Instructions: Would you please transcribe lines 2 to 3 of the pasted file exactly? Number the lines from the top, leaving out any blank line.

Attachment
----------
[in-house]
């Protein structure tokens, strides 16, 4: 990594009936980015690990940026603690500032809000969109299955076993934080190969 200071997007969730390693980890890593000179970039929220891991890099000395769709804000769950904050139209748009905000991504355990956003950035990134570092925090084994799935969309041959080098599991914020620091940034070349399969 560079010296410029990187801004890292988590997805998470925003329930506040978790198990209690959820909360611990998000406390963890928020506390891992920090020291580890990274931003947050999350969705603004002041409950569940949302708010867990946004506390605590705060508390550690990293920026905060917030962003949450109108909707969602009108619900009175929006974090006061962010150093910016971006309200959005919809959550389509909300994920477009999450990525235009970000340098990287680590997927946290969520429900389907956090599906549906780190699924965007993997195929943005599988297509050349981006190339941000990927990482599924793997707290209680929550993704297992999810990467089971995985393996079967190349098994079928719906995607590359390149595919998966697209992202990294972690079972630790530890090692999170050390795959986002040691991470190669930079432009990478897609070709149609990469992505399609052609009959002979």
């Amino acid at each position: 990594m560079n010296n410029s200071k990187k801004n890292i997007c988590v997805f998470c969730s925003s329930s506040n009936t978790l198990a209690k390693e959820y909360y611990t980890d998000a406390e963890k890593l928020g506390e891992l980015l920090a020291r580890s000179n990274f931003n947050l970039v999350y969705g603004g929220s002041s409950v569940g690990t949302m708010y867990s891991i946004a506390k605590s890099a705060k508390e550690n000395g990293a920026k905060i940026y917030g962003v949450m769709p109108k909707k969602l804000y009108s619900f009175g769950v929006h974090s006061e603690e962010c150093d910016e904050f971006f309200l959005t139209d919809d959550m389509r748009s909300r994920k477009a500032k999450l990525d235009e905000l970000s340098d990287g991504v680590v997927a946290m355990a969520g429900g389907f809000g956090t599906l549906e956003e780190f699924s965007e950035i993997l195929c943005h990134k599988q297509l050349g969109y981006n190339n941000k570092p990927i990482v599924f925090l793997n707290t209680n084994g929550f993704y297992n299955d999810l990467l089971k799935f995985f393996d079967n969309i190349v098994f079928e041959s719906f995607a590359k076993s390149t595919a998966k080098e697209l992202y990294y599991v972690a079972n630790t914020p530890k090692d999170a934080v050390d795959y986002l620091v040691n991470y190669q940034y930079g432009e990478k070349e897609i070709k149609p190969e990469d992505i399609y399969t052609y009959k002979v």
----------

């Protein structure tokens, strides 16, 4: 990594009936980015690990940026603690500032809000969109299955076993934080190969 200071997007969730390693980890890593000179970039929220891991890099000395769709804000769950904050139209748009905000991504355990956003950035990134570092925090084994799935969309041959080098599991914020620091940034070349399969 560079010296410029990187801004890292988590997805998470925003329930506040978790198990209690959820909360611990998000406390963890928020506390891992920090020291580890990274931003947050999350969705603004002041409950569940949302708010867990946004506390605590705060508390550690990293920026905060917030962003949450109108909707969602009108619900009175929006974090006061962010150093910016971006309200959005919809959550389509909300994920477009999450990525235009970000340098990287680590997927946290969520429900389907956090599906549906780190699924965007993997195929943005599988297509050349981006190339941000990927990482599924793997707290209680929550993704297992999810990467089971995985393996079967190349098994079928719906995607590359390149595919998966697209992202990294972690079972630790530890090692999170050390795959986002040691991470190669930079432009990478897609070709149609990469992505399609052609009959002979």
């Amino acid at each position: 990594m560079n010296n410029s200071k990187k801004n890292i997007c988590v997805f998470c969730s925003s329930s506040n009936t978790l198990a209690k390693e959820y909360y611990t980890d998000a406390e963890k890593l928020g506390e891992l980015l920090a020291r580890s000179n990274f931003n947050l970039v999350y969705g603004g929220s002041s409950v569940g690990t949302m708010y867990s891991i946004a506390k605590s890099a705060k508390e550690n000395g990293a920026k905060i940026y917030g962003v949450m769709p109108k909707k969602l804000y009108s619900f009175g769950v929006h974090s006061e603690e962010c150093d910016e904050f971006f309200l959005t139209d919809d959550m389509r748009s909300r994920k477009a500032k999450l990525d235009e905000l970000s340098d990287g991504v680590v997927a946290m355990a969520g429900g389907f809000g956090t599906l549906e956003e780190f699924s965007e950035i993997l195929c943005h990134k599988q297509l050349g969109y981006n190339n941000k570092p990927i990482v599924f925090l793997n707290t209680n084994g929550f993704y297992n299955d999810l990467l089971k799935f995985f393996d079967n969309i190349v098994f079928e041959s719906f995607a590359k076993s390149t595919a998966k080098e697209l992202y990294y599991v972690a079972n630790t914020p530890k090692d999170a934080v050390d795959y986002l620091v040691n991470y190669q940034y930079g432009e990478k070349e897609i070709k149609p190969e990469d992505i399609y399969t052609y009959k002979v």